During the course of history, the Ismailis have, under the guidance of their Imams, made contributions to the growth of Islamic civilisation. Al-Azhar University and the Academy of Science, Dar al-Ilm, in Cairo and indeed the city of Cairo itself, exemplify their contributions to the cultural, religious and intellectual life of Muslims. Among the renowned philosophers, jurists, physicians, mathematicians, astronomers and scientists of the past who flourished under the patronage of Ismaili Imams are Qadi al-Numan, al-Kirmani, Ibn al-Haytham [al-Hazen], Nasir e-Khusraw and Nasir al-Din Tusi.
Turkish architect Suha Ozkan, then Deputy Secretary General of the Awards, wrote in 1985 in Regionalism in Architecture [the proceeds of the regional seminar in the series Exploring Architecture in Islamic Cultures, sponsored by the Aga Khan Award for Architecture]: “With the all-obliterating spread of Modernism, the efforts which were made to highlight regional and local concerns were left without enough support to survive… the polarity is between internationalism which demands a global relevance for its existence, and regionalism which seeks meaning and content under specific local conditions. To achieve the goals of the latter, modernism provides tools and techniques to cope with the problems. Additionally it also offers a code of ethics and categories of aesthetics by means which the achievements can be assessed.”
At the time there was a lot of debate and interest in Henning Larsen’s Ministry of Foreign Affairs Building in Riyadh and SOM’s National Commercial Bank in Jeddah, with the fortress-like exterior of the former and the re-interpreted courtyard in a high rise building of the latter.
This year’s awards include the University of Technology Petronas with its emblematic high-tech architecture which was deemed to provide an inspiring structure for progressive education in rapidly developing Malaysia. The Award was presented to Foster +Partners and GDP Architects, and the Petronas Corporation. Is the award acknowledging the contribution that the project is giving to education or the design quality of the building itself? What is the validity of Ozkan’s comments today?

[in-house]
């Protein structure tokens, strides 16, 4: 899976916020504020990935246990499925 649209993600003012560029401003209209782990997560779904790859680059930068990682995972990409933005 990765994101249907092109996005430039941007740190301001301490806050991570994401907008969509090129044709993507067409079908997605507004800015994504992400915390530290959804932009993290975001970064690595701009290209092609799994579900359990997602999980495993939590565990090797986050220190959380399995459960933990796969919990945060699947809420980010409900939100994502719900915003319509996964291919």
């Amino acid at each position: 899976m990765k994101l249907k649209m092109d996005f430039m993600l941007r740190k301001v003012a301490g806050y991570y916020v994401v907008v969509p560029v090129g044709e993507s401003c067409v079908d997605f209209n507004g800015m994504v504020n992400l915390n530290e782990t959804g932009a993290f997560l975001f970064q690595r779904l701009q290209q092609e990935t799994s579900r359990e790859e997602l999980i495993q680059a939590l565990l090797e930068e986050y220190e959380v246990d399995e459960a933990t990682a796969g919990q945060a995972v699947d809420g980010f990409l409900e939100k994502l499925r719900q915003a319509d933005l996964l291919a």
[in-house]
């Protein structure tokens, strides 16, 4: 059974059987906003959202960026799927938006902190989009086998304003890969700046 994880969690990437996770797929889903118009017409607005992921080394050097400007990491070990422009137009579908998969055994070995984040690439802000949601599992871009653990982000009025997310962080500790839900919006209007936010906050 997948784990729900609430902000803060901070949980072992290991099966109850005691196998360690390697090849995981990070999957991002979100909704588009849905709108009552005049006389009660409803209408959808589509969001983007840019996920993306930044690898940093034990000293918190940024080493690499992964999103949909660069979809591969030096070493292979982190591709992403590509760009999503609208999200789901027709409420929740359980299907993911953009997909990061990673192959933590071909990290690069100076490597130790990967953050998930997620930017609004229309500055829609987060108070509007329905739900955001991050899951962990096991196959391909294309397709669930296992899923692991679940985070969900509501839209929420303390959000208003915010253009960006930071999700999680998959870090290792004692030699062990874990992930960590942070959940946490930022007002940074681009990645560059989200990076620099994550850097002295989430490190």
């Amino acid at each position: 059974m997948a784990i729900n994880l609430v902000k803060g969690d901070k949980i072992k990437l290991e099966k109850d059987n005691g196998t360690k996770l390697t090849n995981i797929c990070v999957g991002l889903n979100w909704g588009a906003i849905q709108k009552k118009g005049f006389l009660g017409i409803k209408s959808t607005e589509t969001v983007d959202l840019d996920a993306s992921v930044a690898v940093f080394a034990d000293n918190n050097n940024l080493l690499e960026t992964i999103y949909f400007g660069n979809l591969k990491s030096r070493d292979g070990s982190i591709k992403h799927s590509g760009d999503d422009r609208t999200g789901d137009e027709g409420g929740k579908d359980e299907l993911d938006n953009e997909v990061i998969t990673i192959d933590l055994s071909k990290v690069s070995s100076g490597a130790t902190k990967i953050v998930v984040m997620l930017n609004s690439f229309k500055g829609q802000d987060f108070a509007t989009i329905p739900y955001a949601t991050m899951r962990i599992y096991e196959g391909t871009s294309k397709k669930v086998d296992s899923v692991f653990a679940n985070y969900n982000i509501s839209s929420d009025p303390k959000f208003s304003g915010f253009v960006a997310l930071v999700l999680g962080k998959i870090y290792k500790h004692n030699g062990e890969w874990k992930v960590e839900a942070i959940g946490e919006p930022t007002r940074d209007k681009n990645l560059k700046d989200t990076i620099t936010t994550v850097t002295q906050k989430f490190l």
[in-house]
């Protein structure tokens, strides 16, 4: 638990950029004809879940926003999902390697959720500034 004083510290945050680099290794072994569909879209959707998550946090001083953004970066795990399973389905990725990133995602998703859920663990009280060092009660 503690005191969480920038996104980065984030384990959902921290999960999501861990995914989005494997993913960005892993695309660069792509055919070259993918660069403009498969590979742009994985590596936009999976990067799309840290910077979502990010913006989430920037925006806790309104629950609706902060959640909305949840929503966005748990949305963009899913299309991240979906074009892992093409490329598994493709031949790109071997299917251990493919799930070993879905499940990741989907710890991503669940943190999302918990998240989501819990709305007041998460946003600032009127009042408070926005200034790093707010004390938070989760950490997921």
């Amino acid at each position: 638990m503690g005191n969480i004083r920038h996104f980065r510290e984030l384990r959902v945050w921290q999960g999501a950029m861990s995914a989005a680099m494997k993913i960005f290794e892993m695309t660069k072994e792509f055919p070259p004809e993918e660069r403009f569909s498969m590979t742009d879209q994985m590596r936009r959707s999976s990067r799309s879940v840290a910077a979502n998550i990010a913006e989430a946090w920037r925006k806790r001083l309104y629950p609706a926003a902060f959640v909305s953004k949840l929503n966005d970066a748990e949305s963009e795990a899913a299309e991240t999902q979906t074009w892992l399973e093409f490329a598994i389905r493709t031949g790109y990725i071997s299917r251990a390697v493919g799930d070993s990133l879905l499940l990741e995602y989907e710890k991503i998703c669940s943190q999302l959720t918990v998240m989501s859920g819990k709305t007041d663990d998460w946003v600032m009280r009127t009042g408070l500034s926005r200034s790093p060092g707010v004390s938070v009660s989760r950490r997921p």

I believe it rewards both. His Highness has emphasised that architects have a responsibility for the use of the spaces they create – to the people who use these spaces. Design excellence is of course an important criterion, but another is how these spaces improve the quality of life. All buildings should have a civic purpose in that they improve conditions for the people they serve, whether it is an airport terminal, a school or a hospital. The quality of a space can impact the quality of life in powerful ways that go beyond aesthetic terms.
The Aga Khan Trust for Culture engages in a wide range of activities aimed at the preservation and promotion of the material and spiritual heritage of Muslim societies. As the cultural agency of the Aga Khan Development Network, the Trust leverages cultural heritage as a means of supporting and encouraging positive development. Its programmes include the Aga Khan Historic Cities Programme, which contributes to the revitalisation of historic cities in the Muslim world, both from cultural and socio-economical perspectives.
One of this year’s awards went to the Rehabilitation of the Walled City of Nicosia.